There are a couple schools of thought on the importance of grip and how firm or loose it should be. In Bullseyes Don't Shoot Back, Rex Applegate says that a shooter should have a convulsive grip.

In both Fencing and Kendo, it is suggested that the grasp be firm enough to control the blade but not overpoweringly strong.

In the fencing arts, disarming your opponent is definitely a plus. As such, swords are often struck with great force. Yet, the grip that is recommended is firm but, not overly strong.

We tend to side with the fencers on this one. You should be able to control the weapon but not grasp it so tightly that you throw shots or become fatigued.

Grip Guidelines:

1. The support hand should cover as much area as possible.
2. Limit gaps between the pistol grip and the hands.
3. Thumbs should not cross over each other.
4. Watch for interference. If one of the thumbs rests on the slide release, the slide may not lock back on an empty magazine. If one of the thumbs crosses over behind the slide, it may cause “slide bite” and failure of the weapon to cycle properly.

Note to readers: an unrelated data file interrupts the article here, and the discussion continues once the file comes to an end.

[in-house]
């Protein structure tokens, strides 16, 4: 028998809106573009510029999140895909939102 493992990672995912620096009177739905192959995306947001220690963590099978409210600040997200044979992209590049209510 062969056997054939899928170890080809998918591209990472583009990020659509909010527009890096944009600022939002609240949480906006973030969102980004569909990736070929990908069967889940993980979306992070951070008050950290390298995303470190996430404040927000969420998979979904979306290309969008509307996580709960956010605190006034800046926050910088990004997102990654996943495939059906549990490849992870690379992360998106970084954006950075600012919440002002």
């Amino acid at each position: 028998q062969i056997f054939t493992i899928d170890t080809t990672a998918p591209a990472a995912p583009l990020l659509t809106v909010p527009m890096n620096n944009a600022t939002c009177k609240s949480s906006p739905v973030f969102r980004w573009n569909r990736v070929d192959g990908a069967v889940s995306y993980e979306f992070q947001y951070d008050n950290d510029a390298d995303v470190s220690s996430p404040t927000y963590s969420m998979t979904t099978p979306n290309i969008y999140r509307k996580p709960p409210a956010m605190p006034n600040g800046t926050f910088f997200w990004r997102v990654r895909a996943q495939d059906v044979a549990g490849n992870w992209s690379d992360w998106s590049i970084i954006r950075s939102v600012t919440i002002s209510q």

5. Watch for week wrists or soft grip. If the grasp is too light or weak, the weapon recoil is not controlled and the weapon may not cycle properly.

Depending on the size of the weapon and the size of the shooters hand, the trigger finger may not rest on the trigger in the same manner for all shooters. Watch for too much or too little trigger finger. If the weapon in question is an issued firearm there may be little you can do to correct this problem. In this case, individual attention will be needed to help the shooter find a natural grip that allows for good trigger control.

Considerations When Firing:

1. Milking or clutching: this occurs when the shooter applies more force to the pistol grip as the trigger is being pulled. This can cause a barrel to shift away from the point of aim at the most critical point, just as the shot breaks.
2. Too much support hand: This is when the shooter has too much of the support hand wrapped around the front of the firing hand this can result in the pulling of the shot to the non-firing side.
3. Sympathetic support hand squeeze. When the shot is fired the support hand inadvertently squeezes at the same time. This will also result in pulling the shot to the non-firing side.

Bottom line:
If it ain't broke don't fix it.
Because all shooters are different it is very difficult to come up with a "one size fits all" answer. Evaluate the shooter's performance and make corrections only as needed.

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